The Information: A History, a Theory, a Flood - James Gleick

Seeing the other profusely positive reviews, maybe I just didn't make it far enough into this monstrosity book. Maybe it's just that I went into this with the wrong expectations. I expected a cohesive, persuasive, and above all, entertaining story. I expected a focus on mathematics and its complexity. Given the author's background, I expected an infectiously enthusiastic tale of maths, its story put into context by the stories of the surrounding characters: Shannon, Turing, Babbage, heck, maybe even Van Neumann, Schelling, and that whole crowd.* And maybe the book gets there...eventually. What would I know? I only made it through the first 200 pages. Maybe the author was just getting into his stride.

From the portion I read, I felt that the author's passion and obsession was with words and history rather than with mathematics. The book is probably a historian's wet dream: lots and lots and lots of tiny extraneous details, from the fact that Charles Dickens based a character in Little Dorrit on Charles Babbage to the various patronizing imperialists early anthropologists trying to understand the usage of talking drums. Yes, I know the details sound fun and interesting. But there are just so many! The book feels more like a trivia collection than a narrative. The author literally spends chapters on the development of the dictionary. Almost an entire chapter is spent on the joys and tribulations of the Oxford English Dictionary. Pages and pages lovingly detail the many spellings of the word "mackerel" and the vast significance of these permutations. If I was interested in linguistics, this book would probably be a jewel. Gleick clearly savours the minutiae of history; unfortunately, my interest just don't lie in this area.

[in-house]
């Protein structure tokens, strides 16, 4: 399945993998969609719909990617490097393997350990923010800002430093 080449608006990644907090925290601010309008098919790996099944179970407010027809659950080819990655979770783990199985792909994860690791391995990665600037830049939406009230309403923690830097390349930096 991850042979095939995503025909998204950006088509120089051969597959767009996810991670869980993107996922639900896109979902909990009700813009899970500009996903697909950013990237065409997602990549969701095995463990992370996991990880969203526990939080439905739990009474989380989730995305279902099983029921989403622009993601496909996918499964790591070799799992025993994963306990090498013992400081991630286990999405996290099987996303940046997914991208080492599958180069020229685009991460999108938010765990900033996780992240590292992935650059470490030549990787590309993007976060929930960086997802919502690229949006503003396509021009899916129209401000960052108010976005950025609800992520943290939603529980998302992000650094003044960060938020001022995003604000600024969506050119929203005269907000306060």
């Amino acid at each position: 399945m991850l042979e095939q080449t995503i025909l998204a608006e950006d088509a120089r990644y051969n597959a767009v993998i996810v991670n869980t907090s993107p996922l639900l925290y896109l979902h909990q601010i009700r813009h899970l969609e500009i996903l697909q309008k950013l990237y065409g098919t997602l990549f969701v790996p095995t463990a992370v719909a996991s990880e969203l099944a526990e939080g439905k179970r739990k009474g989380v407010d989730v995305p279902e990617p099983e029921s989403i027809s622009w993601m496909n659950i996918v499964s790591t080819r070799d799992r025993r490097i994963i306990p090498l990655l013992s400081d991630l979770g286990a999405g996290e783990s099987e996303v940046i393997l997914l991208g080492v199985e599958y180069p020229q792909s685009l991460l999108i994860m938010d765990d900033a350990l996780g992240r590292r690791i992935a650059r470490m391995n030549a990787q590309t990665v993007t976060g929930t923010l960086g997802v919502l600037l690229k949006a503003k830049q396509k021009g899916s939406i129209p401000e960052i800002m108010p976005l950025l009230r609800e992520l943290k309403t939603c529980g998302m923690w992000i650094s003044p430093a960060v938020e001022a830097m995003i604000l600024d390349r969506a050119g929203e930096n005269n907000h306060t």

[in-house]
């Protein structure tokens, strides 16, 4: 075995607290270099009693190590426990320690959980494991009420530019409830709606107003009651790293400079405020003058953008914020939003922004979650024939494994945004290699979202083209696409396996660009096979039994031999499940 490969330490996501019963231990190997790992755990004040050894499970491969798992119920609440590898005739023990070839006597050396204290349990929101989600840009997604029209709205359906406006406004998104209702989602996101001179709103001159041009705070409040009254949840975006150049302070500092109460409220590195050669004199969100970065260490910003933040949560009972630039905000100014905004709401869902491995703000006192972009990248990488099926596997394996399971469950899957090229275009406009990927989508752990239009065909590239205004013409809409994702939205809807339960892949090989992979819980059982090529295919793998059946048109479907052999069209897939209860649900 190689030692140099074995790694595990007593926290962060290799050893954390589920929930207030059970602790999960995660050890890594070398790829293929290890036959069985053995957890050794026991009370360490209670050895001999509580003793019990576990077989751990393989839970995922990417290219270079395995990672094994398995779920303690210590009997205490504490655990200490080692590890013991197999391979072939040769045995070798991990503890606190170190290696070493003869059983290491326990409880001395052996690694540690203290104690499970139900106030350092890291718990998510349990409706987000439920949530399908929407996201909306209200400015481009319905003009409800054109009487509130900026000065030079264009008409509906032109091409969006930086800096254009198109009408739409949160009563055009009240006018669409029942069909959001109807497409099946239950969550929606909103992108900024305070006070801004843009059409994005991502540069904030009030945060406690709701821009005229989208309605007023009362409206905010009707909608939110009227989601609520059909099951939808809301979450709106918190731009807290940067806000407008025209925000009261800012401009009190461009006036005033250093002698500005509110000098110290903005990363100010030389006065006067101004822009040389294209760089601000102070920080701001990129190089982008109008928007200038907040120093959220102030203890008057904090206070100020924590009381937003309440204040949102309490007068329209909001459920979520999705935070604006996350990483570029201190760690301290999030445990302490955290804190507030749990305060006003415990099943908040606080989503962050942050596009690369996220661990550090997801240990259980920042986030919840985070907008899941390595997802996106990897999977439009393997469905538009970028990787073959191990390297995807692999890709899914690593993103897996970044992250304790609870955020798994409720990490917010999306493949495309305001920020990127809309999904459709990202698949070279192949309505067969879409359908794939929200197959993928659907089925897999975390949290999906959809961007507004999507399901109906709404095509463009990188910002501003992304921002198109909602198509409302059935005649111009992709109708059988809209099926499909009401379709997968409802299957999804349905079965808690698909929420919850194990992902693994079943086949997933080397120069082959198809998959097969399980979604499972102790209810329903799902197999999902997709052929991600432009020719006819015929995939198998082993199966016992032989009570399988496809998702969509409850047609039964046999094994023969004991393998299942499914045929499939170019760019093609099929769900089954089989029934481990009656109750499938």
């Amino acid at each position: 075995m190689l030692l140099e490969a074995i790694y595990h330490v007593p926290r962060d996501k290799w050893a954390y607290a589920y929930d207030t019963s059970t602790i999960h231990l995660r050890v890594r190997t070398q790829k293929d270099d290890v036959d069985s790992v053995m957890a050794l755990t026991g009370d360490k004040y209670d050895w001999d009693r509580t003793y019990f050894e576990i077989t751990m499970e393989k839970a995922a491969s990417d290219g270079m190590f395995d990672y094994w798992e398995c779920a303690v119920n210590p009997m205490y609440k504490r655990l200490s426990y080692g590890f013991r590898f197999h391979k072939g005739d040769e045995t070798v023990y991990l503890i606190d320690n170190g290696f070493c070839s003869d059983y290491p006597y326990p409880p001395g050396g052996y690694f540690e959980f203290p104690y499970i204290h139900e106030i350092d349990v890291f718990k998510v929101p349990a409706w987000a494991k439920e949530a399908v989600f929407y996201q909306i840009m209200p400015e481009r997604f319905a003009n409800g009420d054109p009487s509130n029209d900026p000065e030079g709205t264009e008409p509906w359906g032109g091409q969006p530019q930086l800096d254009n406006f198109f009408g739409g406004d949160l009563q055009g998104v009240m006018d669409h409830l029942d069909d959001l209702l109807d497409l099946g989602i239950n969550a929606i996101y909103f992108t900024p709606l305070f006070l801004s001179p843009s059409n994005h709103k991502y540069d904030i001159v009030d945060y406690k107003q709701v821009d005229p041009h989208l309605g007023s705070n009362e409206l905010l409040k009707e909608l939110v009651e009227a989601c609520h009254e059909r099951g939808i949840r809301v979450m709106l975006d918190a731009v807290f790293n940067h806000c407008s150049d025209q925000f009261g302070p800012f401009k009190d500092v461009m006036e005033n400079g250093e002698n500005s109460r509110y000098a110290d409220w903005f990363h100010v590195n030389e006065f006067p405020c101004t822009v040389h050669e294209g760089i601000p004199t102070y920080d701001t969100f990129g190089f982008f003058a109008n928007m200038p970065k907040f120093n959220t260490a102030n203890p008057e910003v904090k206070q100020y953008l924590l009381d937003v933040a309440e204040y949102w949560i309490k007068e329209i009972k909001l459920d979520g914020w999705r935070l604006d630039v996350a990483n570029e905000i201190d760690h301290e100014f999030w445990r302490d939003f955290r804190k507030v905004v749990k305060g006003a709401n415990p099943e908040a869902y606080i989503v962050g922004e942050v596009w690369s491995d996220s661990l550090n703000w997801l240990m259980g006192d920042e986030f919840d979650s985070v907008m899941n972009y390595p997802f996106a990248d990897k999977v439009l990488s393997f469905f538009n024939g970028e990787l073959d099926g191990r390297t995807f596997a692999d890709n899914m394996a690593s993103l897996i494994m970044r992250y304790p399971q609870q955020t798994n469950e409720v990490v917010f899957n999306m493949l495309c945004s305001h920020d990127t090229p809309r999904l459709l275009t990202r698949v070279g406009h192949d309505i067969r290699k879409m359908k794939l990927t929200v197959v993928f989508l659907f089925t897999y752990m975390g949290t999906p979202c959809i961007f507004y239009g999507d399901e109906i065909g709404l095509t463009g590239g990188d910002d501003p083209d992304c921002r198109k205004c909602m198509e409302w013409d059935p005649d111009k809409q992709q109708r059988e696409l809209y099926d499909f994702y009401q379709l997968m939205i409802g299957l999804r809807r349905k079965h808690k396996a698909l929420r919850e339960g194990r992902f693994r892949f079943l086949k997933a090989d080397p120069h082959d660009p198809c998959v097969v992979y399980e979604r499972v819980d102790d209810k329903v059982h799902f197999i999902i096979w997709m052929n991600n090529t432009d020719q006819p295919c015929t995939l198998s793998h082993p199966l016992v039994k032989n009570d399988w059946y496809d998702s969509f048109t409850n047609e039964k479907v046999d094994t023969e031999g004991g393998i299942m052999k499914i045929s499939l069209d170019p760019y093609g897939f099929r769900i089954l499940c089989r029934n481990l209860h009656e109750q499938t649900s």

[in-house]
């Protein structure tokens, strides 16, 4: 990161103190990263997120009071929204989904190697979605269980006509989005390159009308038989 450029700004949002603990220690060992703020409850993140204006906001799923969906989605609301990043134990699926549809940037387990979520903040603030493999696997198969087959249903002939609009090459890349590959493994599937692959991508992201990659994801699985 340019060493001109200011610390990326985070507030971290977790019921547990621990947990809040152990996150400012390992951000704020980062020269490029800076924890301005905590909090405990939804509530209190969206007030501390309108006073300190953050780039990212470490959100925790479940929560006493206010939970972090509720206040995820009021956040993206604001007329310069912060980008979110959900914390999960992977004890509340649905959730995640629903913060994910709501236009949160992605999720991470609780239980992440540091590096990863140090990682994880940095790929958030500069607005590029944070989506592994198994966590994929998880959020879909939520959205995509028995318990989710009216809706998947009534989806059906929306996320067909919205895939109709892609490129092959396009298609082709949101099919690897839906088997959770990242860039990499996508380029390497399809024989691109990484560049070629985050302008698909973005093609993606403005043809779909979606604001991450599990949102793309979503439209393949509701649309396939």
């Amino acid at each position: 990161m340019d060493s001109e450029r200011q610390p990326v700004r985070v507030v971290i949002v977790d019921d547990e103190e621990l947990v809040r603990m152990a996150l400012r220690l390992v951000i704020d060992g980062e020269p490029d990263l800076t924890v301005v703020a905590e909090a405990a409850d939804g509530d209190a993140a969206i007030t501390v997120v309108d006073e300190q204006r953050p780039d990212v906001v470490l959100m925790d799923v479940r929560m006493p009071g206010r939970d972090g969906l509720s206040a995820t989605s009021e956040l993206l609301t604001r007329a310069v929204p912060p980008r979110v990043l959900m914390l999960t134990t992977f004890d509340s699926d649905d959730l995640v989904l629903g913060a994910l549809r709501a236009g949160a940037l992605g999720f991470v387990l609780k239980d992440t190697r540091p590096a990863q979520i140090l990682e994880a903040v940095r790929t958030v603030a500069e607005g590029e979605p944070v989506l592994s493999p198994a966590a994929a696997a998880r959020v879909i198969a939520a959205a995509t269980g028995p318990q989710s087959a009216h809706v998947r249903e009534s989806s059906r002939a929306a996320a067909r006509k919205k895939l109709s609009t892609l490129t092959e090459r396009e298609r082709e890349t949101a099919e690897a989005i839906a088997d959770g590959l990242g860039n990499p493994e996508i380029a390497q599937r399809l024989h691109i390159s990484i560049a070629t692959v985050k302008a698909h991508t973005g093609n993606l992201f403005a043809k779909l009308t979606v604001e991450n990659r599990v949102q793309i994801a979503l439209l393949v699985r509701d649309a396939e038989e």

My other significant issue with the book was its lack of cohesion. Gleick becomes almost lyrical as he rhapsodises about the brilliance of alphabetical ordering, when grouping by theme and meaning gave way to dull syntax. I feel that if this book's topics had indeed been grouped alphabetically, the level of coherence would have been about the same. The book felt so disjointed that I kept wondering if I was skipping sections. Each chapter might have had some sort of theme, but it felt incoherent to me. The chapters themselves didn't respect chronological ordering either internally or externally. We skip from African drums to Morse code, then back in time to Babbage and his predecessors. Internally, take the chapter on Babbage as an example. We first learn, in tedious detail, about Babbage's differential engine. Then, for some odd reason, it makes sense to (finally) go back and discuss Babbage's childhood and upbringing. Then we skip to his education, parties, and analytical engine. Then we move over to Ada Lovelace. Then we move backwards into her chronology, then jump forward to her meeting Babbage. Confused? I was.

Perhaps I don't really have the right to form these judgments since I didn't make it all the way through the book, but I feel like close to half the book is enough for me to decide that this just isn't for me. I would definitely recommend it for people who are less interested in maths or theoretical concepts and more interested in linguistics and the history of scientific invention, however.

*Whoops, now that I look back at his background rather than his publishing record, it makes more sense: he majored in English and linguistics.